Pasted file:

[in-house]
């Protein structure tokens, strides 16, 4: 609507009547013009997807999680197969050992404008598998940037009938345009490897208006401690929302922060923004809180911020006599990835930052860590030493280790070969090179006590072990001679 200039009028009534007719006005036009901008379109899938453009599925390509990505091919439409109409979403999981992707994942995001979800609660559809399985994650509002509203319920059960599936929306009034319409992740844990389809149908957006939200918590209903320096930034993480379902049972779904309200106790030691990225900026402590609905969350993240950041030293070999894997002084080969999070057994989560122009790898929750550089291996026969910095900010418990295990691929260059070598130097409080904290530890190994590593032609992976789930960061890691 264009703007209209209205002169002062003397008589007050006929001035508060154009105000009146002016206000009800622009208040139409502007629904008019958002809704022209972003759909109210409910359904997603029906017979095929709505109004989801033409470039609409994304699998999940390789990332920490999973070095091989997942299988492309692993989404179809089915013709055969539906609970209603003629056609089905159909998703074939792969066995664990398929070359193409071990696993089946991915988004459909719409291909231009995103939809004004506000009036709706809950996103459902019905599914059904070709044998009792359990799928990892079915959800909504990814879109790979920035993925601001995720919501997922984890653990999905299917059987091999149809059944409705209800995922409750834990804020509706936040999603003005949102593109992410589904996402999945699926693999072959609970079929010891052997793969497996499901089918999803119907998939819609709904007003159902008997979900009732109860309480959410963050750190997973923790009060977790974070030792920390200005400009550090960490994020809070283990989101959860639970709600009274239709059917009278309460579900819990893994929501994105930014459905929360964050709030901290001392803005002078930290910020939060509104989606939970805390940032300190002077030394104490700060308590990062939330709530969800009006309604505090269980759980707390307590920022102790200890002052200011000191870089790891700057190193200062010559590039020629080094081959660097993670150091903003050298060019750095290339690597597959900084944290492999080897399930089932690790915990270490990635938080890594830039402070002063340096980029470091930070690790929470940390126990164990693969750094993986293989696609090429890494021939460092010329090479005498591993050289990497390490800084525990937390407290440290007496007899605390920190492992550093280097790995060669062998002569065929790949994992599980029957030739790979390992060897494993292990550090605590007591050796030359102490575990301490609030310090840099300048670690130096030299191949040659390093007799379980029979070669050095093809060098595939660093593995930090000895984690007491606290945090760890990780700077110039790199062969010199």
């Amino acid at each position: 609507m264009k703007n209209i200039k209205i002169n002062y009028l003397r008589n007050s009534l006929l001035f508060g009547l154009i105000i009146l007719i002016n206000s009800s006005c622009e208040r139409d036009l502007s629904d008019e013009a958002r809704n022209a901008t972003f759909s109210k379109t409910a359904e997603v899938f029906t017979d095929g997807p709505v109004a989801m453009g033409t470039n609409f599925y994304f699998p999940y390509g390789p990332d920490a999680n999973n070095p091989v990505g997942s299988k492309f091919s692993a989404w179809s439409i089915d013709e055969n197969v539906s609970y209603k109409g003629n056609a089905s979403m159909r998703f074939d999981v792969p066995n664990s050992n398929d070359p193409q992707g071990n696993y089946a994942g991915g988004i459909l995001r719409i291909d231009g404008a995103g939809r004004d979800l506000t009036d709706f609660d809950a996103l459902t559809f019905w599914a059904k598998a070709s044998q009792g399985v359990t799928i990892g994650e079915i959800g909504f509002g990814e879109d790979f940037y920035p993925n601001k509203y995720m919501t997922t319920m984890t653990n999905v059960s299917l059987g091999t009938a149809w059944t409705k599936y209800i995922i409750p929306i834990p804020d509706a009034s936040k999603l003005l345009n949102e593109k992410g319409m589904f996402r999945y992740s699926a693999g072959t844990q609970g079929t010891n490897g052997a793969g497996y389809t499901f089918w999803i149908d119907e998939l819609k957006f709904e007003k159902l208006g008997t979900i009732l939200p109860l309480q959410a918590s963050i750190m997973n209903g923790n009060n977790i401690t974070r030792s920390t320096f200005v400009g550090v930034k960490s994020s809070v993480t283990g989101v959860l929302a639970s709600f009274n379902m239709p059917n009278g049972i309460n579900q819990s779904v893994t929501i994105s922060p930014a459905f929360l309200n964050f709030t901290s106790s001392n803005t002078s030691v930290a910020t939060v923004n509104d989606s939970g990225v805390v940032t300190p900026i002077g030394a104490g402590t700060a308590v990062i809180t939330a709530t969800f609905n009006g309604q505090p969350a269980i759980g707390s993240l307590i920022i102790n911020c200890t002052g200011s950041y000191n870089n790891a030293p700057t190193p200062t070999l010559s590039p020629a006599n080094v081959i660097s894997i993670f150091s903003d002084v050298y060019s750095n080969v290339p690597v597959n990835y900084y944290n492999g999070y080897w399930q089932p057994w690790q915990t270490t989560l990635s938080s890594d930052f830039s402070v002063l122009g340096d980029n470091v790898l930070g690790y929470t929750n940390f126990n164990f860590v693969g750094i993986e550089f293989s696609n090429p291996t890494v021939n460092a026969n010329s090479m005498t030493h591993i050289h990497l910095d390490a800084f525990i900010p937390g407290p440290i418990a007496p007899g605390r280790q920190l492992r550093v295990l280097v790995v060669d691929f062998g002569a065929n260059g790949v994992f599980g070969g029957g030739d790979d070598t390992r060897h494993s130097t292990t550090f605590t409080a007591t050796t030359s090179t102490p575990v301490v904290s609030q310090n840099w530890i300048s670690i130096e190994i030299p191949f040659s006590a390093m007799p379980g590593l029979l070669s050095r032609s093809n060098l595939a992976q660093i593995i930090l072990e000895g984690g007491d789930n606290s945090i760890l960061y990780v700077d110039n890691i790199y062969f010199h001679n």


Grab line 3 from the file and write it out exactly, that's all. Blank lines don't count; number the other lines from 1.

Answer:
């Amino acid at each position: 609507m264009k703007n209209i200039k209205i002169n002062y009028l003397r008589n007050s009534l006929l001035f508060g009547l154009i105000i009146l007719i002016n206000s009800s006005c622009e208040r139409d036009l502007s629904d008019e013009a958002r809704n022209a901008t972003f759909s109210k379109t409910a359904e997603v899938f029906t017979d095929g997807p709505v109004a989801m453009g033409t470039n609409f599925y994304f699998p999940y390509g390789p990332d920490a999680n999973n070095p091989v990505g997942s299988k492309f091919s692993a989404w179809s439409i089915d013709e055969n197969v539906s609970y209603k109409g003629n056609a089905s979403m159909r998703f074939d999981v792969p066995n664990s050992n398929d070359p193409q992707g071990n696993y089946a994942g991915g988004i459909l995001r719409i291909d231009g404008a995103g939809r004004d979800l506000t009036d709706f609660d809950a996103l459902t559809f019905w599914a059904k598998a070709s044998q009792g399985v359990t799928i990892g994650e079915i959800g909504f509002g990814e879109d790979f940037y920035p993925n601001k509203y995720m919501t997922t319920m984890t653990n999905v059960s299917l059987g091999t009938a149809w059944t409705k599936y209800i995922i409750p929306i834990p804020d509706a009034s936040k999603l003005l345009n949102e593109k992410g319409m589904f996402r999945y992740s699926a693999g072959t844990q609970g079929t010891n490897g052997a793969g497996y389809t499901f089918w999803i149908d119907e998939l819609k957006f709904e007003k159902l208006g008997t979900i009732l939200p109860l309480q959410a918590s963050i750190m997973n209903g923790n009060n977790i401690t974070r030792s920390t320096f200005v400009g550090v930034k960490s994020s809070v993480t283990g989101v959860l929302a639970s709600f009274n379902m239709p059917n009278g049972i309460n579900q819990s779904v893994t929501i994105s922060p930014a459905f929360l309200n964050f709030t901290s106790s001392n803005t002078s030691v930290a910020t939060v923004n509104d989606s939970g990225v805390v940032t300190p900026i002077g030394a104490g402590t700060a308590v990062i809180t939330a709530t969800f609905n009006g309604q505090p969350a269980i759980g707390s993240l307590i920022i102790n911020c200890t002052g200011s950041y000191n870089n790891a030293p700057t190193p200062t070999l010559s590039p020629a006599n080094v081959i660097s894997i993670f150091s903003d002084v050298y060019s750095n080969v290339p690597v597959n990835y900084y944290n492999g999070y080897w399930q089932p057994w690790q915990t270490t989560l990635s938080s890594d930052f830039s402070v002063l122009g340096d980029n470091v790898l930070g690790y929470t929750n940390f126990n164990f860590v693969g750094i993986e550089f293989s696609n090429p291996t890494v021939n460092a026969n010329s090479m005498t030493h591993i050289h990497l910095d390490a800084f525990i900010p937390g407290p440290i418990a007496p007899g605390r280790q920190l492992r550093v295990l280097v790995v060669d691929f062998g002569a065929n260059g790949v994992f599980g070969g029957g030739d790979d070598t390992r060897h494993s130097t292990t550090f605590t409080a007591t050796t030359s090179t102490p575990v301490v904290s609030q310090n840099w530890i300048s670690i130096e190994i030299p191949f040659s006590a390093m007799p379980g590593l029979l070669s050095r032609s093809n060098l595939a992976q660093i593995i930090l072990e000895g984690g007491d789930n606290s945090i760890l960061y990780v700077d110039n890691i790199y062969f010199h001679n």